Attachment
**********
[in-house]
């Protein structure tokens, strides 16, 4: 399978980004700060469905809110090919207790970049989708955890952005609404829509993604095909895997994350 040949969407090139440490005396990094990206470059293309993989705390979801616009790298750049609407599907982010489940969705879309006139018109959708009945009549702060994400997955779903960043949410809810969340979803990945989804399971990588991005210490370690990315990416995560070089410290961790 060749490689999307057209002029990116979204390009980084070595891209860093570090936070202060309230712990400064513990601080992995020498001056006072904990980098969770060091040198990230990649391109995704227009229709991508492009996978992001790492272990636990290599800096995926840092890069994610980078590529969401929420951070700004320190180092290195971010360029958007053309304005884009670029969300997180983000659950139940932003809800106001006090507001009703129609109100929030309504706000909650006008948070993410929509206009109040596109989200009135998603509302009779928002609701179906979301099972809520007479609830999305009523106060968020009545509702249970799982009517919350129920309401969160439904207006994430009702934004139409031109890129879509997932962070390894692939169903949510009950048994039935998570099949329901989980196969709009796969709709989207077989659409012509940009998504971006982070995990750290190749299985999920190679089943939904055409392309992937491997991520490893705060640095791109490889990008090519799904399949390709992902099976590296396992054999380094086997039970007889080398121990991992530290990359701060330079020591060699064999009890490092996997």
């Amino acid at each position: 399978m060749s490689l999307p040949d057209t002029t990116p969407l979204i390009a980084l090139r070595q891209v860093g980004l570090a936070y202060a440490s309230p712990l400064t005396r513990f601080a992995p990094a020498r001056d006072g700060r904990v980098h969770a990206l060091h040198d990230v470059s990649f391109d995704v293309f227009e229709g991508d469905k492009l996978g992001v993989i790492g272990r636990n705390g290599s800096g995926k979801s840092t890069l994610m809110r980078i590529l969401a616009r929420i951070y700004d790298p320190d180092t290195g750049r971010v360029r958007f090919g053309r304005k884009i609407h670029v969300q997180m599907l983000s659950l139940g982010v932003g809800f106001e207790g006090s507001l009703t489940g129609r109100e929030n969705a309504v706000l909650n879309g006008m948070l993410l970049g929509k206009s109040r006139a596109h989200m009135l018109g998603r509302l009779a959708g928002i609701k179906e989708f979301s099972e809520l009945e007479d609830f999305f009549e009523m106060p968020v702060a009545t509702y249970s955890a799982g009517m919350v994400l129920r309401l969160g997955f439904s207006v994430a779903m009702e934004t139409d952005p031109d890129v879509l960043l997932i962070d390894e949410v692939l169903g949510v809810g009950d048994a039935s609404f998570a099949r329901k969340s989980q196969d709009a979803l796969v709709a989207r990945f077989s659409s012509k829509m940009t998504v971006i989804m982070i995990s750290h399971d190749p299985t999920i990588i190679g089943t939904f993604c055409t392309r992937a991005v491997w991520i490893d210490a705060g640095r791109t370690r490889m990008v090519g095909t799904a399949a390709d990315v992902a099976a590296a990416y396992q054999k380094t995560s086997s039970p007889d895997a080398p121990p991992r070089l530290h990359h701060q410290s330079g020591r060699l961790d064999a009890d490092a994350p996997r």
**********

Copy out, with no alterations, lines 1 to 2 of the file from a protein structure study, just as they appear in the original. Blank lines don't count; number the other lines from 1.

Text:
[in-house]
């Protein structure tokens, strides 16, 4: 399978980004700060469905809110090919207790970049989708955890952005609404829509993604095909895997994350 040949969407090139440490005396990094990206470059293309993989705390979801616009790298750049609407599907982010489940969705879309006139018109959708009945009549702060994400997955779903960043949410809810969340979803990945989804399971990588991005210490370690990315990416995560070089410290961790 060749490689999307057209002029990116979204390009980084070595891209860093570090936070202060309230712990400064513990601080992995020498001056006072904990980098969770060091040198990230990649391109995704227009229709991508492009996978992001790492272990636990290599800096995926840092890069994610980078590529969401929420951070700004320190180092290195971010360029958007053309304005884009670029969300997180983000659950139940932003809800106001006090507001009703129609109100929030309504706000909650006008948070993410929509206009109040596109989200009135998603509302009779928002609701179906979301099972809520007479609830999305009523106060968020009545509702249970799982009517919350129920309401969160439904207006994430009702934004139409031109890129879509997932962070390894692939169903949510009950048994039935998570099949329901989980196969709009796969709709989207077989659409012509940009998504971006982070995990750290190749299985999920190679089943939904055409392309992937491997991520490893705060640095791109490889990008090519799904399949390709992902099976590296396992054999380094086997039970007889080398121990991992530290990359701060330079020591060699064999009890490092996997």